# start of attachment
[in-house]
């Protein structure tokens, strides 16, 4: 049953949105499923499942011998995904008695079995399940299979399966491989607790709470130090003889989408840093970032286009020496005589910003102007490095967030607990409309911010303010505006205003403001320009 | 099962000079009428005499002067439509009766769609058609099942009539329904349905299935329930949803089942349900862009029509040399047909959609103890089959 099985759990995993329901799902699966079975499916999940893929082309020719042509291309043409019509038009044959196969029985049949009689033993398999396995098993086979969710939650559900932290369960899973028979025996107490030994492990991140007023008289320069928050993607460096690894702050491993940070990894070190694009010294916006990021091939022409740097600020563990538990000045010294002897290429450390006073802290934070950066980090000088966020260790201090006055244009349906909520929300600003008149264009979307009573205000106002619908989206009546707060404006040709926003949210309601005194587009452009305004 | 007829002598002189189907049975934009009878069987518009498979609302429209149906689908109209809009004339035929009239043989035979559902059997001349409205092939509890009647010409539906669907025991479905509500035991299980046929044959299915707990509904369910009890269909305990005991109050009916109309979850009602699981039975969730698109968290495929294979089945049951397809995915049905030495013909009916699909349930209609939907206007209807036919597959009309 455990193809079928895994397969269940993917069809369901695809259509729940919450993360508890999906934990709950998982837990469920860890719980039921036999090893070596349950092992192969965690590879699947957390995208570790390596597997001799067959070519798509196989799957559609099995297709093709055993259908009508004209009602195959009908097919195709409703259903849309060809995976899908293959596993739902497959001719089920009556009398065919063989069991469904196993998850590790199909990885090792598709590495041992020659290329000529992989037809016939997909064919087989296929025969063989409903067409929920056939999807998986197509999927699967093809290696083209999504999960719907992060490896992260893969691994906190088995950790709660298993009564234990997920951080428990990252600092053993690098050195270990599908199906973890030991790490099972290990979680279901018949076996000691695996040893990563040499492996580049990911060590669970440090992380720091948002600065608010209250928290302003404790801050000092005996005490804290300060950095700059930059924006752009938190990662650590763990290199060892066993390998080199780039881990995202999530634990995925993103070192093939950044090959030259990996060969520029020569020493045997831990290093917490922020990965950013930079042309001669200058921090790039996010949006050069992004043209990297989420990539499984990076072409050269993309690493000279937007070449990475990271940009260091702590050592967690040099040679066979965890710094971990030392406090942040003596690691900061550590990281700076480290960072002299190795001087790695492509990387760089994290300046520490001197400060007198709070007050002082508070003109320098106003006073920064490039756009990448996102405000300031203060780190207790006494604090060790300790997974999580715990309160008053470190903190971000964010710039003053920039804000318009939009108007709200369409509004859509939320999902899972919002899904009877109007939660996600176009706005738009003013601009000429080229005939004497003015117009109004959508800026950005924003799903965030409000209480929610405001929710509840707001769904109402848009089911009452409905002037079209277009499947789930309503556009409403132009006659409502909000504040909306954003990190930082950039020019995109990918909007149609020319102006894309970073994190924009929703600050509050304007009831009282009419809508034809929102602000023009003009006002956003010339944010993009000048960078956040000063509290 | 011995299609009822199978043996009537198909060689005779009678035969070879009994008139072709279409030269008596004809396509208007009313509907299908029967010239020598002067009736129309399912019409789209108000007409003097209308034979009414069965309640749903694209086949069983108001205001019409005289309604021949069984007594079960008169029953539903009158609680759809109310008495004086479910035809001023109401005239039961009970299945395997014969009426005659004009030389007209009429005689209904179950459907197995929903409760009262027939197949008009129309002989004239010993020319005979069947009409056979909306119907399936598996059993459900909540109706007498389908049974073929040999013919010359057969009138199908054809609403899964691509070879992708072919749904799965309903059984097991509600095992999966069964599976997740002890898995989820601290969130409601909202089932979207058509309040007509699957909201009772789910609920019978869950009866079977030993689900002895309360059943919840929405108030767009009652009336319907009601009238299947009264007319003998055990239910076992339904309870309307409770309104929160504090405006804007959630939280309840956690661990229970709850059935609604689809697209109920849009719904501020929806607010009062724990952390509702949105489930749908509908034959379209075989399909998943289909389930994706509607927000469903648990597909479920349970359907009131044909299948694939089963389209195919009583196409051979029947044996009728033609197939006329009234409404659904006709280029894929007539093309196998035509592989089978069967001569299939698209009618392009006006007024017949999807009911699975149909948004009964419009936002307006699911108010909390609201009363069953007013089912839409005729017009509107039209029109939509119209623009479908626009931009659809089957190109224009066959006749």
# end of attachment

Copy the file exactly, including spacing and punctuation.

[in-house]
């Protein structure tokens, strides 16, 4: 049953949105499923499942011998995904008695079995399940299979399966491989607790709470130090003889989408840093970032286009020496005589910003102007490095967030607990409309911010303010505006205003403001320009 | 099962000079009428005499002067439509009766769609058609099942009539329904349905299935329930949803089942349900862009029509040399047909959609103890089959 099985759990995993329901799902699966079975499916999940893929082309020719042509291309043409019509038009044959196969029985049949009689033993398999396995098993086979969710939650559900932290369960899973028979025996107490030994492990991140007023008289320069928050993607460096690894702050491993940070990894070190694009010294916006990021091939022409740097600020563990538990000045010294002897290429450390006073802290934070950066980090000088966020260790201090006055244009349906909520929300600003008149264009979307009573205000106002619908989206009546707060404006040709926003949210309601005194587009452009305004 | 007829002598002189189907049975934009009878069987518009498979609302429209149906689908109209809009004339035929009239043989035979559902059997001349409205092939509890009647010409539906669907025991479905509500035991299980046929044959299915707990509904369910009890269909305990005991109050009916109309979850009602699981039975969730698109968290495929294979089945049951397809995915049905030495013909009916699909349930209609939907206007209807036919597959009309 455990193809079928895994397969269940993917069809369901695809259509729940919450993360508890999906934990709950998982837990469920860890719980039921036999090893070596349950092992192969965690590879699947957390995208570790390596597997001799067959070519798509196989799957559609099995297709093709055993259908009508004209009602195959009908097919195709409703259903849309060809995976899908293959596993739902497959001719089920009556009398065919063989069991469904196993998850590790199909990885090792598709590495041992020659290329000529992989037809016939997909064919087989296929025969063989409903067409929920056939999807998986197509999927699967093809290696083209999504999960719907992060490896992260893969691994906190088995950790709660298993009564234990997920951080428990990252600092053993690098050195270990599908199906973890030991790490099972290990979680279901018949076996000691695996040893990563040499492996580049990911060590669970440090992380720091948002600065608010209250928290302003404790801050000092005996005490804290300060950095700059930059924006752009938190990662650590763990290199060892066993390998080199780039881990995202999530634990995925993103070192093939950044090959030259990996060969520029020569020493045997831990290093917490922020990965950013930079042309001669200058921090790039996010949006050069992004043209990297989420990539499984990076072409050269993309690493000279937007070449990475990271940009260091702590050592967690040099040679066979965890710094971990030392406090942040003596690691900061550590990281700076480290960072002299190795001087790695492509990387760089994290300046520490001197400060007198709070007050002082508070003109320098106003006073920064490039756009990448996102405000300031203060780190207790006494604090060790300790997974999580715990309160008053470190903190971000964010710039003053920039804000318009939009108007709200369409509004859509939320999902899972919002899904009877109007939660996600176009706005738009003013601009000429080229005939004497003015117009109004959508800026950005924003799903965030409000209480929610405001929710509840707001769904109402848009089911009452409905002037079209277009499947789930309503556009409403132009006659409502909000504040909306954003990190930082950039020019995109990918909007149609020319102006894309970073994190924009929703600050509050304007009831009282009419809508034809929102602000023009003009006002956003010339944010993009000048960078956040000063509290 | 011995299609009822199978043996009537198909060689005779009678035969070879009994008139072709279409030269008596004809396509208007009313509907299908029967010239020598002067009736129309399912019409789209108000007409003097209308034979009414069965309640749903694209086949069983108001205001019409005289309604021949069984007594079960008169029953539903009158609680759809109310008495004086479910035809001023109401005239039961009970299945395997014969009426005659004009030389007209009429005689209904179950459907197995929903409760009262027939197949008009129309002989004239010993020319005979069947009409056979909306119907399936598996059993459900909540109706007498389908049974073929040999013919010359057969009138199908054809609403899964691509070879992708072919749904799965309903059984097991509600095992999966069964599976997740002890898995989820601290969130409601909202089932979207058509309040007509699957909201009772789910609920019978869950009866079977030993689900002895309360059943919840929405108030767009009652009336319907009601009238299947009264007319003998055990239910076992339904309870309307409770309104929160504090405006804007959630939280309840956690661990229970709850059935609604689809697209109920849009719904501020929806607010009062724990952390509702949105489930749908509908034959379209075989399909998943289909389930994706509607927000469903648990597909479920349970359907009131044909299948694939089963389209195919009583196409051979029947044996009728033609197939006329009234409404659904006709280029894929007539093309196998035509592989089978069967001569299939698209009618392009006006007024017949999807009911699975149909948004009964419009936002307006699911108010909390609201009363069953007013089912839409005729017009509107039209029109939509119209623009479908626009931009659809089957190109224009066959006749």